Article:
NYCETC’s Member Spotlight series – which introduces our readers to the wide variety of workforce programs and services that our members offer across the five boroughs – is shifting to highlight the ways in which organizations have shifted their services to best support their clients and communities during the COVID pandemic and within the post-COVID economy. This week we focus on NPower.
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NPower creates pathways to economic prosperity by launching digital careers for military veterans and young adults from underserved communities, with programs across the country and two locations in New York City – Fort Greene, Brooklyn and East Harlem, Manhattan. When the pandemic began in March, NPower pivoted quickly to a synchronous, virtual training environment for its Tech Fundamentals program, a free 23 week program that introduces participants to the basics of IT with real-world application and credentials. Instructors adapted the core program curriculum to include new modules that further prepared students to work in remote settings and all professional development, such as career coaching and corporate volunteer activities with employer partners such as Verizon, Citi, KPMG, Bank of America and many others were now offered virtually.
The pandemic has highlighted the extensive digital divide and lack of virtual resources that exist across New York City’s communities, which poses a particular challenge for workforce clients. In a study of the workforce sector at the beginning of the pandemic, NYCETC found that 13% of clients across the workforce system do not have a device and/or an internet connection, with that figure rising to 36% of participants among small and mid-size organizations, which usually support more vulnerable populations with higher barriers to employment. To ensure continuity of training and in recognition of this digital divide, NPower provided its students with laptops and internet access.
However, the transition to remote learning and working has meant that many of NPower’s employer partners no longer have the capacity and/or funds to support paid internship opportunities, which are a critical addition to NPower technical training. In order to provide students with worked-based learning experiences, NPower collaborated with CoLabL to provide project-based practice, with NPower’s National Instructor Institute developing special technical training modules that aligned with the CoLabL training to offer students a robust curriculum. Approximately 67% of NPower’s recent graduating students obtained a traditional internship experience or were directly hired after completing their training, with the remainder participating in the alternative internship experience. Similarly, NPower has seen a sharp decrease of about 50% in job placements, with the job market currently showcasing a higher demand for more skilled rather than entry-level tech professionals to accommodate an increase in remote-based work opportunities. In response, NPower is shifting its job placement strategies, helping alumni obtain virtual technology roles, and identifying opportunities within sectors that have the capacity and need to adapt to the new environment, such as colleges that must also pivot to online content delivery models.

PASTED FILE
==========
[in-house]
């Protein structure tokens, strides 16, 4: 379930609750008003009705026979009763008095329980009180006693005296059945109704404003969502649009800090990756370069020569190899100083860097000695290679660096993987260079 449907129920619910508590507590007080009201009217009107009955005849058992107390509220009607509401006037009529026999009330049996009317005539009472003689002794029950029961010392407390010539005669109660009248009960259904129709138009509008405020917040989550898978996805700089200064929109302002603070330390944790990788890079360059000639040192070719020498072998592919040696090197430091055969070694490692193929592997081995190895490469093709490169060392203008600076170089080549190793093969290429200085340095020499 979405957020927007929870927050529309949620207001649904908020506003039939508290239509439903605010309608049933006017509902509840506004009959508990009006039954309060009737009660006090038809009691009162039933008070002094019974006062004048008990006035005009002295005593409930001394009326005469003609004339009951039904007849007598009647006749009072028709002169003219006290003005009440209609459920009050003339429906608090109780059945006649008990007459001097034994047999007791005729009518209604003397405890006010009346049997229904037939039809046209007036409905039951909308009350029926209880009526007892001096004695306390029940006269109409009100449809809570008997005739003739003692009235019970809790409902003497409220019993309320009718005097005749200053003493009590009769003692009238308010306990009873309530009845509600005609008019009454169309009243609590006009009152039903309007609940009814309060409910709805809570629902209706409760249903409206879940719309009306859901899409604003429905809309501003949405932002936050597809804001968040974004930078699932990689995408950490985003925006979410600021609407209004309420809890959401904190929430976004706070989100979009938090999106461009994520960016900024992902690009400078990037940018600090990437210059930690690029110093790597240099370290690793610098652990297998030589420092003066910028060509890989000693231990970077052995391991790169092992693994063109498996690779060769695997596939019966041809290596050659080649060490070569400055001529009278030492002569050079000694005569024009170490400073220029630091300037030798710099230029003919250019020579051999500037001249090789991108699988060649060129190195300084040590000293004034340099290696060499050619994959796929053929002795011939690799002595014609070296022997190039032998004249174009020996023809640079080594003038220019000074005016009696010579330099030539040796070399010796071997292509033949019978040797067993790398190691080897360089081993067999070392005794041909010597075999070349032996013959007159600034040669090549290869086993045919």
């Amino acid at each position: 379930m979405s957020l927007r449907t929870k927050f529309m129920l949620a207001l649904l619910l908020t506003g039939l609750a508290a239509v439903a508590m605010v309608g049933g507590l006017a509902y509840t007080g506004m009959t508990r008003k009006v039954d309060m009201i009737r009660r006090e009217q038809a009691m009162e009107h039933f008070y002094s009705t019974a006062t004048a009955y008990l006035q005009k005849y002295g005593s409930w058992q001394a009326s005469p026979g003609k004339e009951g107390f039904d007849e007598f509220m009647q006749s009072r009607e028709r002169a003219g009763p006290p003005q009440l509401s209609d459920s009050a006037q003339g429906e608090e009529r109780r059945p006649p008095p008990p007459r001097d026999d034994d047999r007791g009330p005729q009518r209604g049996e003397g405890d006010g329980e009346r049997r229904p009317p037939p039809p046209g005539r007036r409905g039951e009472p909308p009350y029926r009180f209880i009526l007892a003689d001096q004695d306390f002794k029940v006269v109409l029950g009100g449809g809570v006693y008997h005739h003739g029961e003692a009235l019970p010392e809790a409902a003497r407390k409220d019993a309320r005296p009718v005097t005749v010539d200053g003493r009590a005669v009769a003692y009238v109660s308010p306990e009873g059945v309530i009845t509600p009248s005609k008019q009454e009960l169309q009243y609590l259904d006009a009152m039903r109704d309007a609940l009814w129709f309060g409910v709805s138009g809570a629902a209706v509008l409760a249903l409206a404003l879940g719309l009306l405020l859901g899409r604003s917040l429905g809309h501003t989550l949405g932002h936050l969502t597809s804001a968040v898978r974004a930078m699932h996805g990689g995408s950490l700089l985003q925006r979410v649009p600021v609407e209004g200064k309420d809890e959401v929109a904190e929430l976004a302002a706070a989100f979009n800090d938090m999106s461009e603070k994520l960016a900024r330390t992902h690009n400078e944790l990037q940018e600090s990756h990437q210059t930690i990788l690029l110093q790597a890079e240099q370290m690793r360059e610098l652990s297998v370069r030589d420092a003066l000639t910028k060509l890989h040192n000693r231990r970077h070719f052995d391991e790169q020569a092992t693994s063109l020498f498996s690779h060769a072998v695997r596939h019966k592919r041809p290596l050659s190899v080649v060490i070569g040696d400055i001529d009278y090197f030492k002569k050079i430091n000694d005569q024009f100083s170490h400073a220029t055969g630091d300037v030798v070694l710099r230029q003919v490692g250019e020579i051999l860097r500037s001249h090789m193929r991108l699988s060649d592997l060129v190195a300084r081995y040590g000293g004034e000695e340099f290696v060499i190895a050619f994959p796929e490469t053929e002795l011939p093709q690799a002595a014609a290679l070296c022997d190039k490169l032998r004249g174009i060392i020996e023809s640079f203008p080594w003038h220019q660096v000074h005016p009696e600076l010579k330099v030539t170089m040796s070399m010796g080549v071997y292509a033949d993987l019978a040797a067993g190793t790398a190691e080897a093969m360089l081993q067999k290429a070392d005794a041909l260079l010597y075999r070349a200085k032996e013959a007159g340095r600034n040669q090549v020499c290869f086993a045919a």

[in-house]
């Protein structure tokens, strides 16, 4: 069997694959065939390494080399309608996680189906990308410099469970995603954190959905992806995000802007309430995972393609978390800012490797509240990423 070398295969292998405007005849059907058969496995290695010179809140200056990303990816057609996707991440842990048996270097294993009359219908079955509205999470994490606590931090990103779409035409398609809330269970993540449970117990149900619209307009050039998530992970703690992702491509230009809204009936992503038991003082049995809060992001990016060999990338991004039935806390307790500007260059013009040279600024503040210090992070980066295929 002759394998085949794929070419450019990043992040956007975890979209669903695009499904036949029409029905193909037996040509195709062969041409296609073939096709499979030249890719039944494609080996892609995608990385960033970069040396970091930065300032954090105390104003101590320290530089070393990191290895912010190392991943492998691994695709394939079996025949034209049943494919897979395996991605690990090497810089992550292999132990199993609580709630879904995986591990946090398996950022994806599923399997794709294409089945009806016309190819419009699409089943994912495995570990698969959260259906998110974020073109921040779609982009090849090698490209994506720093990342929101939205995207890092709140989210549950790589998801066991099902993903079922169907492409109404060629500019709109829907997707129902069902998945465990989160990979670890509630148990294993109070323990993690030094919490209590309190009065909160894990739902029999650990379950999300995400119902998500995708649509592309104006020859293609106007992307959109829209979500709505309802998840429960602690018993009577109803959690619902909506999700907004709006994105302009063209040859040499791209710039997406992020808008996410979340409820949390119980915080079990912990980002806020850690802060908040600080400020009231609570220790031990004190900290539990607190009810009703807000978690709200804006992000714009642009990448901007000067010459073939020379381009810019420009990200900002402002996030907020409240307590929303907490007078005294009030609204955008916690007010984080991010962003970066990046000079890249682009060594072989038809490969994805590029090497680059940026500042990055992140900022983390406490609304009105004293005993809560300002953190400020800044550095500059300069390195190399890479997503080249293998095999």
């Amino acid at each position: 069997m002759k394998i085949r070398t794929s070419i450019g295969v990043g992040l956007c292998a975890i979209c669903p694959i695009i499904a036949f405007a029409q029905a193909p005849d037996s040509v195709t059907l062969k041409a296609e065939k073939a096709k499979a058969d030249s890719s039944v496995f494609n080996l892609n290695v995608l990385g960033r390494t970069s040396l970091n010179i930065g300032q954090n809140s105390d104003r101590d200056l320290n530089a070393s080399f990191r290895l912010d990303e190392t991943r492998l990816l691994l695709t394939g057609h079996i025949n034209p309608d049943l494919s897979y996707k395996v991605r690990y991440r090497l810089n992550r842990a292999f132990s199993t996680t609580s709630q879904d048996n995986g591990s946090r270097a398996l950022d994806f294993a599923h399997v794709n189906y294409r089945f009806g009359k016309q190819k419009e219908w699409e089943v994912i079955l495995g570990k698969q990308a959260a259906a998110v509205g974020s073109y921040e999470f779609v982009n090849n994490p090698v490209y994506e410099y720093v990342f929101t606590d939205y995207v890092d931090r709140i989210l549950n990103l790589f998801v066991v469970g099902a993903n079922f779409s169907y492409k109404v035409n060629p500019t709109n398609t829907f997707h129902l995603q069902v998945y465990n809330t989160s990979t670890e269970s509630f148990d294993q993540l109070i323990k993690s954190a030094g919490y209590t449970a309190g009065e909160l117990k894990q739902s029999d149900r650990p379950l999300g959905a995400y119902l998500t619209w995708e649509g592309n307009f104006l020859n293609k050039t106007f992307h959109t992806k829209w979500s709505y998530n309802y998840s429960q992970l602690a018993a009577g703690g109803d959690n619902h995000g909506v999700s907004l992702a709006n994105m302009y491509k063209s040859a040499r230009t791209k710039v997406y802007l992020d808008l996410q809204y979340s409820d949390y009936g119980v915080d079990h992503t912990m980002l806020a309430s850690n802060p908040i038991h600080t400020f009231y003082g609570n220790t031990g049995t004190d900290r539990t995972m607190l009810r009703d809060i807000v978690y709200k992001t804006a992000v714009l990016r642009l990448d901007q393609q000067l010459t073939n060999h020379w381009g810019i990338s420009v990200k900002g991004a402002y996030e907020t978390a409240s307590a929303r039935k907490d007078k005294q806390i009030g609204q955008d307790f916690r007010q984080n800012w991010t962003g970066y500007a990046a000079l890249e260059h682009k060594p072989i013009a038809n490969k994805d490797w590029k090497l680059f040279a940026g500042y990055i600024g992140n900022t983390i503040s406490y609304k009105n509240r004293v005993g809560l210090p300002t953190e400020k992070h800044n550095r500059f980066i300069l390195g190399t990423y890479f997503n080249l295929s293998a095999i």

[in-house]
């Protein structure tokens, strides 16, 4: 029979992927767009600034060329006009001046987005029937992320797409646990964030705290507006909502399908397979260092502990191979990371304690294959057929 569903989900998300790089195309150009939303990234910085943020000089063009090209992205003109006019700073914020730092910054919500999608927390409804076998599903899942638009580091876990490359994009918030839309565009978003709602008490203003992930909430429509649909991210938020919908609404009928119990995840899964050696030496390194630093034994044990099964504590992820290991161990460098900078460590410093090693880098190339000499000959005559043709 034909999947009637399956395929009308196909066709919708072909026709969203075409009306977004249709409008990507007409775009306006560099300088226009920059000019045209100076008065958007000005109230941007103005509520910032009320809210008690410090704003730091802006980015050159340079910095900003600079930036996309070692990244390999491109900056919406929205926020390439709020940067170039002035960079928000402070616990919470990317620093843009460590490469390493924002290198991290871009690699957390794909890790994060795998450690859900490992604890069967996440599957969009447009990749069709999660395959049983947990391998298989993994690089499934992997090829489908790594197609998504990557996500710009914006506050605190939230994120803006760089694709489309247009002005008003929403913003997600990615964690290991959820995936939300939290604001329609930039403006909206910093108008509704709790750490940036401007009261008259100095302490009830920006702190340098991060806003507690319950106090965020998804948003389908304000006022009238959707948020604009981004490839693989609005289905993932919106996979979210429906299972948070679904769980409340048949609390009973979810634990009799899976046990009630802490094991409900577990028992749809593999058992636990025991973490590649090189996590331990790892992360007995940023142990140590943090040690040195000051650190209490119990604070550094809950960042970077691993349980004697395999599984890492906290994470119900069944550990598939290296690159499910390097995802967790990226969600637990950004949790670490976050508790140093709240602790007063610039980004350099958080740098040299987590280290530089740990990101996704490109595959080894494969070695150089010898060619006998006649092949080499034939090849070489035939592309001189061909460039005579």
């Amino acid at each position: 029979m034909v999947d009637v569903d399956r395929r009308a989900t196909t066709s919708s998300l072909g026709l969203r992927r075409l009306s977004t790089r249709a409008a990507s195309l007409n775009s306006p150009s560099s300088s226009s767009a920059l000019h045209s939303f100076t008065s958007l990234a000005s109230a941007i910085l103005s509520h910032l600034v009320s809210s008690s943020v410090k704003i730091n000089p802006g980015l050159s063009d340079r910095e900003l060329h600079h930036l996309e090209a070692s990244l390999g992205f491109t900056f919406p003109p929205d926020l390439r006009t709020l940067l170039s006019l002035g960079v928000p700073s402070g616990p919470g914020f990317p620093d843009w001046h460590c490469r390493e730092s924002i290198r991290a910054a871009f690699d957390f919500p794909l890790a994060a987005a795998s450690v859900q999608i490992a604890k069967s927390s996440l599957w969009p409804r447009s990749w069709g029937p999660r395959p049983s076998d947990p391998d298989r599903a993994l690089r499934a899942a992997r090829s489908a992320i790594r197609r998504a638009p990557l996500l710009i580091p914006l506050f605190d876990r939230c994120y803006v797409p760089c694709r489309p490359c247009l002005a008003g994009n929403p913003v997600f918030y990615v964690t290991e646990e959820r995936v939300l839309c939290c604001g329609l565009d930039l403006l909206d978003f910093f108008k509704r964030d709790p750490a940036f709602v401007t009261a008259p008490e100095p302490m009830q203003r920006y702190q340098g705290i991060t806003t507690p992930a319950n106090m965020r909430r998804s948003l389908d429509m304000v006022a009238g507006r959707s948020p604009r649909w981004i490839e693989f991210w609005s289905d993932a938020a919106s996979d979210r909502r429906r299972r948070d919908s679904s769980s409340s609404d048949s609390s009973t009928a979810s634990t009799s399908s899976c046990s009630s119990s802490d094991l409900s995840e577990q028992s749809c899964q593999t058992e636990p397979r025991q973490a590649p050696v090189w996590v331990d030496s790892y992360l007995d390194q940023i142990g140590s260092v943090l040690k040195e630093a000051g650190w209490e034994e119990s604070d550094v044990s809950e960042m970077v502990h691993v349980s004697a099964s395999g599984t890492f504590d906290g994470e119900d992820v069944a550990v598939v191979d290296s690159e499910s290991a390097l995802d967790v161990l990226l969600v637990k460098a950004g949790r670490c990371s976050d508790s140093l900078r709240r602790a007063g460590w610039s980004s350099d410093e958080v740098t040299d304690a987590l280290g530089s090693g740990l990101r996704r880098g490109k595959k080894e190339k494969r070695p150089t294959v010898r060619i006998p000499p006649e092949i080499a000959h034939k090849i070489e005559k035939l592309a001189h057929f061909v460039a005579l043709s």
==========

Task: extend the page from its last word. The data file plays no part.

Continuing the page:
“The economic dislocations created by the pandemic mean NPower and our colleague organizations are more important than ever,” said Helen Kogan, Executive Director of NPower NY. “Workforce development organizations are in a position to make bold moves in the future based on COVID-19 fast-forwarding remote working environments and the needs related to this change. We have an opportunity to change the outcome too often associated with recessions: the poor and working class become further disenfranchised and the income inequality gap widens.”
Recognizing that COVID has erected a number of challenges for students beyond the educational component, NPower has established an emergency fund to help students with immediate needs such as food and housing security, internet access, and computers when necessary. Since the start of the pandemic, NPower has seen nearly 40% of currently enrolled students reporting job losses, reduction in wages, difficulty managing rent and bills and/or food insecurity due to COVID-19. New support mechanisms include a weekly quarantine support group and partnerships with local public agencies and community-based organizations to deliver wraparound supports for physical and mental health, housing, and access to public benefits.